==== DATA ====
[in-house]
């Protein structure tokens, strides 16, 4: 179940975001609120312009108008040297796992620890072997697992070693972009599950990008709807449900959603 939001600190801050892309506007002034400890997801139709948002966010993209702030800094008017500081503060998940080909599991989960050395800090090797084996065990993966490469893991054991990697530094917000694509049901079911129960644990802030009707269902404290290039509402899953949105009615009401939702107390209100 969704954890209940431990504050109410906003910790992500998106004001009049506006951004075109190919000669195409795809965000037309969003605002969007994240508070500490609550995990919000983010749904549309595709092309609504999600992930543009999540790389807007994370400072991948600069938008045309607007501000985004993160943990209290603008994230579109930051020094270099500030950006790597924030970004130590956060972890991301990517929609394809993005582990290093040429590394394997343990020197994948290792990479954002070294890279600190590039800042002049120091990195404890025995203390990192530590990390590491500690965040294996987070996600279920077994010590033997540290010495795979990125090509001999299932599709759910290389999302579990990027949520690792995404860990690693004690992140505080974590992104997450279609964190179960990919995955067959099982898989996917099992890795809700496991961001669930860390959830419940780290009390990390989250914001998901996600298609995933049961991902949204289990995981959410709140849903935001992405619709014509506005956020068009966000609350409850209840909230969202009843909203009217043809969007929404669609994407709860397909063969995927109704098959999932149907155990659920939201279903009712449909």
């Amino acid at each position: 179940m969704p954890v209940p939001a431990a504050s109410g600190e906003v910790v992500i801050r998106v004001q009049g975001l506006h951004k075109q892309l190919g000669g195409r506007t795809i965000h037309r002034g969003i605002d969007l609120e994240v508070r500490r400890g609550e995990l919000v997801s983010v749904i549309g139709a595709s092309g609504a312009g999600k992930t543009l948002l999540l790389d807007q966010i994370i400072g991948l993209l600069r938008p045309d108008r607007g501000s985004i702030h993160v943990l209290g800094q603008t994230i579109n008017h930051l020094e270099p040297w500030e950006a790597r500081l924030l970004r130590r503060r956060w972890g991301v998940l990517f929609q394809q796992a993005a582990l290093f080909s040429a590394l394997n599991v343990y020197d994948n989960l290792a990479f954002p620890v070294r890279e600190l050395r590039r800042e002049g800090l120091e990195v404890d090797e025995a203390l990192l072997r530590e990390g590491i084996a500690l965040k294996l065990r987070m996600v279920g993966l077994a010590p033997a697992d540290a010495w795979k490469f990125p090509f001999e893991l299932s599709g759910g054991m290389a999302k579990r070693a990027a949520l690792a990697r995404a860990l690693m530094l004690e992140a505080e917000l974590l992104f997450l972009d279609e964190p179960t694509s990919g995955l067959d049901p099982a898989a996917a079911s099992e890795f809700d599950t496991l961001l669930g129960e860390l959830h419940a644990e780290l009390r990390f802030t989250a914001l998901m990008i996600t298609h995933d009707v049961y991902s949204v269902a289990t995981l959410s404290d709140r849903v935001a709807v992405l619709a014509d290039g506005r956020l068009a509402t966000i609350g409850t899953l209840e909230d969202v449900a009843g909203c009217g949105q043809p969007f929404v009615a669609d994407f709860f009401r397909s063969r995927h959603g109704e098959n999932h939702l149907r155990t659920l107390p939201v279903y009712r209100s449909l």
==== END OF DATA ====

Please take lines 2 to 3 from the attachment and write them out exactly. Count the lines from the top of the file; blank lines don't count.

């Protein structure tokens, strides 16, 4: 179940975001609120312009108008040297796992620890072997697992070693972009599950990008709807449900959603 939001600190801050892309506007002034400890997801139709948002966010993209702030800094008017500081503060998940080909599991989960050395800090090797084996065990993966490469893991054991990697530094917000694509049901079911129960644990802030009707269902404290290039509402899953949105009615009401939702107390209100 969704954890209940431990504050109410906003910790992500998106004001009049506006951004075109190919000669195409795809965000037309969003605002969007994240508070500490609550995990919000983010749904549309595709092309609504999600992930543009999540790389807007994370400072991948600069938008045309607007501000985004993160943990209290603008994230579109930051020094270099500030950006790597924030970004130590956060972890991301990517929609394809993005582990290093040429590394394997343990020197994948290792990479954002070294890279600190590039800042002049120091990195404890025995203390990192530590990390590491500690965040294996987070996600279920077994010590033997540290010495795979990125090509001999299932599709759910290389999302579990990027949520690792995404860990690693004690992140505080974590992104997450279609964190179960990919995955067959099982898989996917099992890795809700496991961001669930860390959830419940780290009390990390989250914001998901996600298609995933049961991902949204289990995981959410709140849903935001992405619709014509506005956020068009966000609350409850209840909230969202009843909203009217043809969007929404669609994407709860397909063969995927109704098959999932149907155990659920939201279903009712449909």
């Amino acid at each position: 179940m969704p954890v209940p939001a431990a504050s109410g600190e906003v910790v992500i801050r998106v004001q009049g975001l506006h951004k075109q892309l190919g000669g195409r506007t795809i965000h037309r002034g969003i605002d969007l609120e994240v508070r500490r400890g609550e995990l919000v997801s983010v749904i549309g139709a595709s092309g609504a312009g999600k992930t543009l948002l999540l790389d807007q966010i994370i400072g991948l993209l600069r938008p045309d108008r607007g501000s985004i702030h993160v943990l209290g800094q603008t994230i579109n008017h930051l020094e270099p040297w500030e950006a790597r500081l924030l970004r130590r503060r956060w972890g991301v998940l990517f929609q394809q796992a993005a582990l290093f080909s040429a590394l394997n599991v343990y020197d994948n989960l290792a990479f954002p620890v070294r890279e600190l050395r590039r800042e002049g800090l120091e990195v404890d090797e025995a203390l990192l072997r530590e990390g590491i084996a500690l965040k294996l065990r987070m996600v279920g993966l077994a010590p033997a697992d540290a010495w795979k490469f990125p090509f001999e893991l299932s599709g759910g054991m290389a999302k579990r070693a990027a949520l690792a990697r995404a860990l690693m530094l004690e992140a505080e917000l974590l992104f997450l972009d279609e964190p179960t694509s990919g995955l067959d049901p099982a898989a996917a079911s099992e890795f809700d599950t496991l961001l669930g129960e860390l959830h419940a644990e780290l009390r990390f802030t989250a914001l998901m990008i996600t298609h995933d009707v049961y991902s949204v269902a289990t995981l959410s404290d709140r849903v935001a709807v992405l619709a014509d290039g506005r956020l068009a509402t966000i609350g409850t899953l209840e909230d969202v449900a009843g909203c009217g949105q043809p969007f929404v009615a669609d994407f709860f009401r397909s063969r995927h959603g109704e098959n999932h939702l149907r155990t659920l107390p939201v279903y009712r209100s449909l």